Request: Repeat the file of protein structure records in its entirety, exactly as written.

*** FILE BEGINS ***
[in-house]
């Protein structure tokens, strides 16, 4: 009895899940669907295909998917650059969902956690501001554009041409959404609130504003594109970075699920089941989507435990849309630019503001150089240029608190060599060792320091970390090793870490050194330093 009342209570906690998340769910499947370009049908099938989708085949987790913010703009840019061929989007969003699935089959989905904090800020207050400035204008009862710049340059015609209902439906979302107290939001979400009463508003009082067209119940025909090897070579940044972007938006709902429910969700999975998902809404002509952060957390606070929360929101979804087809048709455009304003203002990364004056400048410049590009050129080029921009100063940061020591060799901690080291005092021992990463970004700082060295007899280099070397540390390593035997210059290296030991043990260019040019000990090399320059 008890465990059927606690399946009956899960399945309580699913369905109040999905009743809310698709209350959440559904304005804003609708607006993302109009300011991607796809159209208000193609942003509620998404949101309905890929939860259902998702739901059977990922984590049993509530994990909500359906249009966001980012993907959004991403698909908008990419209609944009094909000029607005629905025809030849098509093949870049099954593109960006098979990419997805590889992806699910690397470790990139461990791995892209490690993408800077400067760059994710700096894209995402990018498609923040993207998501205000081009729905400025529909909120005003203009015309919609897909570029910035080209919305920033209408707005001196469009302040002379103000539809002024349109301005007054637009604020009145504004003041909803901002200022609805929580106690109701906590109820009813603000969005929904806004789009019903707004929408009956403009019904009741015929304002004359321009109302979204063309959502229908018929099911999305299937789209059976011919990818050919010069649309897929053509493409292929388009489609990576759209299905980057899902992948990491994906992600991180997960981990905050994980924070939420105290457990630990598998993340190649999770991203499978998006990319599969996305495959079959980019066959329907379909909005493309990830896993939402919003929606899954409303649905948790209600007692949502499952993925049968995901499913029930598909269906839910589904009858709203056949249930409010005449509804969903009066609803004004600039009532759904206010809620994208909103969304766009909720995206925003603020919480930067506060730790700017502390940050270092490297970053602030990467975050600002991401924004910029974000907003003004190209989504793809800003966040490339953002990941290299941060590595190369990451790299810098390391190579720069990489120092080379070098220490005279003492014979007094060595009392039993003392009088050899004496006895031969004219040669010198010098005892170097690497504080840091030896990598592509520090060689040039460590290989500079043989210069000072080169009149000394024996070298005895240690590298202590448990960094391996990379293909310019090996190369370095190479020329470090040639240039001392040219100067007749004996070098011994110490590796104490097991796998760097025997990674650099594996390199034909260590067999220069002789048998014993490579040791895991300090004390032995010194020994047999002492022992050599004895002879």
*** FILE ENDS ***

[in-house]
């Protein structure tokens, strides 16, 4: 009895899940669907295909998917650059969902956690501001554009041409959404609130504003594109970075699920089941989507435990849309630019503001150089240029608190060599060792320091970390090793870490050194330093 009342209570906690998340769910499947370009049908099938989708085949987790913010703009840019061929989007969003699935089959989905904090800020207050400035204008009862710049340059015609209902439906979302107290939001979400009463508003009082067209119940025909090897070579940044972007938006709902429910969700999975998902809404002509952060957390606070929360929101979804087809048709455009304003203002990364004056400048410049590009050129080029921009100063940061020591060799901690080291005092021992990463970004700082060295007899280099070397540390390593035997210059290296030991043990260019040019000990090399320059 008890465990059927606690399946009956899960399945309580699913369905109040999905009743809310698709209350959440559904304005804003609708607006993302109009300011991607796809159209208000193609942003509620998404949101309905890929939860259902998702739901059977990922984590049993509530994990909500359906249009966001980012993907959004991403698909908008990419209609944009094909000029607005629905025809030849098509093949870049099954593109960006098979990419997805590889992806699910690397470790990139461990791995892209490690993408800077400067760059994710700096894209995402990018498609923040993207998501205000081009729905400025529909909120005003203009015309919609897909570029910035080209919305920033209408707005001196469009302040002379103000539809002024349109301005007054637009604020009145504004003041909803901002200022609805929580106690109701906590109820009813603000969005929904806004789009019903707004929408009956403009019904009741015929304002004359321009109302979204063309959502229908018929099911999305299937789209059976011919990818050919010069649309897929053509493409292929388009489609990576759209299905980057899902992948990491994906992600991180997960981990905050994980924070939420105290457990630990598998993340190649999770991203499978998006990319599969996305495959079959980019066959329907379909909005493309990830896993939402919003929606899954409303649905948790209600007692949502499952993925049968995901499913029930598909269906839910589904009858709203056949249930409010005449509804969903009066609803004004600039009532759904206010809620994208909103969304766009909720995206925003603020919480930067506060730790700017502390940050270092490297970053602030990467975050600002991401924004910029974000907003003004190209989504793809800003966040490339953002990941290299941060590595190369990451790299810098390391190579720069990489120092080379070098220490005279003492014979007094060595009392039993003392009088050899004496006895031969004219040669010198010098005892170097690497504080840091030896990598592509520090060689040039460590290989500079043989210069000072080169009149000394024996070298005895240690590298202590448990960094391996990379293909310019090996190369370095190479020329470090040639240039001392040219100067007749004996070098011994110490590796104490097991796998760097025997990674650099594996390199034909260590067999220069002789048998014993490579040791895991300090004390032995010194020994047999002492022992050599004895002879």